34 January 20, 2002ECEN OO Testing - University of Colorado 34 Contract approach to class design from a testing perspective Preconditions specify obligation of the sender If met, receiver is obligated to meet the requirements set form in the post conditions and class invariant Care must be taken in the design of the class interface to ensure that –the preconditions are sufficient to allow a receiver to meet the post conditions –a sender can determine whether all preconditions are met before sending a message –post conditions address all possible outcomes of an operation, assuming preconditions were met

35 January 20, 2002ECEN OO Testing - University of Colorado 35 Defensive approach to class design from a testing perspective Interface defined primarily in terms of the receiver and any assumptions it makes on its own state and the values of any inputs (arguments or global data) at the time of the request. Operation typically returns some indication re status of the result of the request (success or failure), –traditionally as a return code associating a value with each possible outcome –can provide to sender an object that encapsulates the status of the request Identify garbage in and eliminate garbage out by checking for improper values coming in and reporting the status of processing the request to the sender

36 January 20, 2002ECEN OO Testing - University of Colorado 36 What does this mean for tester? The approach used in an interface determines the types of testing that need to be done. Contract approach –simplifies class testing –complicates interaction testing – must ensure any sender meets the preconditions Defensive approach –complicates class testing – test cases must address all possible outcomes –complicates interaction testing – must ensure all possible outcomes are produced and that they are properly handled by the sender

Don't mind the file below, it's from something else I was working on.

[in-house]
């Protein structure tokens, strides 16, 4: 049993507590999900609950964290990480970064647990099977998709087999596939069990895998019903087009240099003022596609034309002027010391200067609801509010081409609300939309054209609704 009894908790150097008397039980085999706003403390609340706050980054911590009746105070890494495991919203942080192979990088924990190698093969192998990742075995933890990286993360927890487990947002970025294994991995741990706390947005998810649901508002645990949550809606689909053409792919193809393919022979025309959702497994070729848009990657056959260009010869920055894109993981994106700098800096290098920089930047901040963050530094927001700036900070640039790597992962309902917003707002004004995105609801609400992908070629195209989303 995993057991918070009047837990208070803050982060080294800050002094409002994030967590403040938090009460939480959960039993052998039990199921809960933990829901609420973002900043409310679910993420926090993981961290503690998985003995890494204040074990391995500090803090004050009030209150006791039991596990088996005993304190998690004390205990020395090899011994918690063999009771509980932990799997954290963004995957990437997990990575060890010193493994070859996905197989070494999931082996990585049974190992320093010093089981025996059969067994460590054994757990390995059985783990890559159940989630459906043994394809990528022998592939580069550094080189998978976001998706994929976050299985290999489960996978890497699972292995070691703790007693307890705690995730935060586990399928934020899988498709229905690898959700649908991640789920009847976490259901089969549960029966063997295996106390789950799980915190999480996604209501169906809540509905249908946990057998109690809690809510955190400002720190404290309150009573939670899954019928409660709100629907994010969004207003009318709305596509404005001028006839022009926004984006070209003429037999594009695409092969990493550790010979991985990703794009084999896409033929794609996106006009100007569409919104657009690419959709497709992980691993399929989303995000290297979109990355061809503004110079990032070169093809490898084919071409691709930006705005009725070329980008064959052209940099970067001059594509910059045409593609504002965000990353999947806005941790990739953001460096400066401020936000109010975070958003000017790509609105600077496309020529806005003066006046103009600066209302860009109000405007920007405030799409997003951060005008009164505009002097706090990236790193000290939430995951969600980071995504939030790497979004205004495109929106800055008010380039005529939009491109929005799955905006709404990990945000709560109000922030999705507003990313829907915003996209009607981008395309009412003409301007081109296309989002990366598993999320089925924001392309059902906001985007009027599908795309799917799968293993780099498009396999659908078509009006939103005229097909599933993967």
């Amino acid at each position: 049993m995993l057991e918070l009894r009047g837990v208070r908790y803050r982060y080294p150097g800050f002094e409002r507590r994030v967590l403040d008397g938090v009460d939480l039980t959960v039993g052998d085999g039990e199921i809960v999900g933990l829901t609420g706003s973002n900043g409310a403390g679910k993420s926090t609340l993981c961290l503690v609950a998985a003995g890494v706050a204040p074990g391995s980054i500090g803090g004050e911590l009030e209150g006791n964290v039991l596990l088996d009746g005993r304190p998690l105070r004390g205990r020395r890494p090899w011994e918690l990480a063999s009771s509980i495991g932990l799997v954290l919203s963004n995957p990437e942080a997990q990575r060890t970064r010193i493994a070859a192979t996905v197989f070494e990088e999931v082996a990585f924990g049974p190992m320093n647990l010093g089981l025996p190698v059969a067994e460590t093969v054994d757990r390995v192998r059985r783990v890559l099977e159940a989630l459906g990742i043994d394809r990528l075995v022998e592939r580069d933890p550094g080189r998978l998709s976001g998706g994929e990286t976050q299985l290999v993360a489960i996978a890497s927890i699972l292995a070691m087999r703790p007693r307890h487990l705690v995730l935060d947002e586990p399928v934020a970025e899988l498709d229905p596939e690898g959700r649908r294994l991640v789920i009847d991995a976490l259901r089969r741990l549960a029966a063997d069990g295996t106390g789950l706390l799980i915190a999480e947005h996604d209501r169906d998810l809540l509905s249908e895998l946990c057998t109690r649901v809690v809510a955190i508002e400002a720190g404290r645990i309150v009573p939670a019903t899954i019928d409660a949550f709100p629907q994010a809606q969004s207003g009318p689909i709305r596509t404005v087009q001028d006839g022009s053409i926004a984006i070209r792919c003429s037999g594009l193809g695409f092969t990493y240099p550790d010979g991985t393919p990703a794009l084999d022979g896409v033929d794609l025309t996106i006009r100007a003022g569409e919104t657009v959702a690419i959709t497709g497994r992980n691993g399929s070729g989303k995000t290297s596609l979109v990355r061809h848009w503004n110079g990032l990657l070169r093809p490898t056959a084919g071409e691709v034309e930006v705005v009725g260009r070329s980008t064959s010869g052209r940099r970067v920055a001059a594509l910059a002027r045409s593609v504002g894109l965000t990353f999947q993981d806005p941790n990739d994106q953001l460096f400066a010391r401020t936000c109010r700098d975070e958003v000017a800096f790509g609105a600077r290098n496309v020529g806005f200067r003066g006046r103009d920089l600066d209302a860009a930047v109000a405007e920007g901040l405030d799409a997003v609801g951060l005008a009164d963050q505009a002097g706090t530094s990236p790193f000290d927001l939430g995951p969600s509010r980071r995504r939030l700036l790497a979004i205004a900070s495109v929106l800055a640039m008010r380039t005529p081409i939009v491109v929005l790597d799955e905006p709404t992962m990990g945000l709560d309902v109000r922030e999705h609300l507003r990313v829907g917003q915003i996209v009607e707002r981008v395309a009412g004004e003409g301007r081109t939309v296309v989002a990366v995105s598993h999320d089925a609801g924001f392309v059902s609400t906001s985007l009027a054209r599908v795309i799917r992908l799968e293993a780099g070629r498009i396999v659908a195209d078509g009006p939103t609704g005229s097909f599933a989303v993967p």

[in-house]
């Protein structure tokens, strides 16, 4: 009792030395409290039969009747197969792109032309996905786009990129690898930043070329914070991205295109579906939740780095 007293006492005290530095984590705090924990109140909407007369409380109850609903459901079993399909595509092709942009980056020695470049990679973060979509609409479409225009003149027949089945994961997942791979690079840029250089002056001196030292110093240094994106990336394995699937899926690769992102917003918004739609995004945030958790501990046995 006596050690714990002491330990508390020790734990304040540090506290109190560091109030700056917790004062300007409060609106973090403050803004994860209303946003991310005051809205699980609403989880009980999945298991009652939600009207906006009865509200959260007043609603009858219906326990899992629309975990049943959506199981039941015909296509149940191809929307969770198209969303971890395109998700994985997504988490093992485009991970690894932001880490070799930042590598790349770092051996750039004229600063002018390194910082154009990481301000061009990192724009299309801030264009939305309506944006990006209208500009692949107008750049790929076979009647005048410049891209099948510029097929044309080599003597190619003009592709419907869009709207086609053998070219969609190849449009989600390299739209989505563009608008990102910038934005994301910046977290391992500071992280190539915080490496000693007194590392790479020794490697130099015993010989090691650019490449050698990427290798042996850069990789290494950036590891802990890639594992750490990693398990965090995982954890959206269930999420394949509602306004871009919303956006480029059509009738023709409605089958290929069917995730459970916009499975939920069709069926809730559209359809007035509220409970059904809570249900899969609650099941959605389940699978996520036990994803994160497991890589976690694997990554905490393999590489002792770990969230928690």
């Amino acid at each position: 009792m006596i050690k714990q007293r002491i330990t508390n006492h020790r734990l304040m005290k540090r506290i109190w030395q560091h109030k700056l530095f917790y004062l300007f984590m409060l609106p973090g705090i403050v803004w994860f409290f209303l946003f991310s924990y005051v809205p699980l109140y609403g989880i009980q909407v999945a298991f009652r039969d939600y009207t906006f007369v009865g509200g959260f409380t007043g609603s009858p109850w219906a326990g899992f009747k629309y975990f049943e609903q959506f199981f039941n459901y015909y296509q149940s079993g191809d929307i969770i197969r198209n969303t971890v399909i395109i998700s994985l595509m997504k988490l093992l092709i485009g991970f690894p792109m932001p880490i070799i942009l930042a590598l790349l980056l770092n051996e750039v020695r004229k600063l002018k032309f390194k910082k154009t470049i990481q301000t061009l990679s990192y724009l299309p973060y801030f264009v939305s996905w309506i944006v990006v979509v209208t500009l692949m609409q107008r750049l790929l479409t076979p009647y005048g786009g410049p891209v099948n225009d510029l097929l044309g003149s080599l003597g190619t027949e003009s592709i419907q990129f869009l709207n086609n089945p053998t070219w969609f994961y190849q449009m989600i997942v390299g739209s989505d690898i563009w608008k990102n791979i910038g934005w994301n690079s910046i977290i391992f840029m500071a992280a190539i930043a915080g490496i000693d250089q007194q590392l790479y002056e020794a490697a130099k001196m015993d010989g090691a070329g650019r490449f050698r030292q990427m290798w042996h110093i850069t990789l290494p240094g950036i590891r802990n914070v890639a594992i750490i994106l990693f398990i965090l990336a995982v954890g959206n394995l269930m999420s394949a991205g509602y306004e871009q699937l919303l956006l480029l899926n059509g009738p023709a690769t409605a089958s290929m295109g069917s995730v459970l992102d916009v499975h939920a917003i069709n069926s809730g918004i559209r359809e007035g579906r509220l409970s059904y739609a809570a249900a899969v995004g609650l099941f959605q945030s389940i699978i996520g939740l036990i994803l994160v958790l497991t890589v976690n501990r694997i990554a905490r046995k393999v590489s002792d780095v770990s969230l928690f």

37 January 20, 2002ECEN OO Testing - University of Colorado 37 During design and design inspections of a class – how maintain testing perspective? Review the preconditions and post conditions for testability Are the constraints clearly stated? Does the specification include the means by which one can check preconditions? (the sender does not want to be an expert on the receiver; receiver should explain how to check for the preconditions)

38 January 20, 2002ECEN OO Testing - University of Colorado 38 Class implementation Describes how an object represents its attributes and carries out its operations. It is made of several components: A set of data values stored in data members (aka instance variables or variables) – some or all of the values associated with the attributes of an object. A set of methods (aka member functions) – code used to implement an algorithm to accomplish an operation declared in the public or private class specification. A set of constructors to initialize a new instance. A destructor to handle any processing associated with destruction of an instance A set of private operations in a private interface – provide support for the implementation of public operations.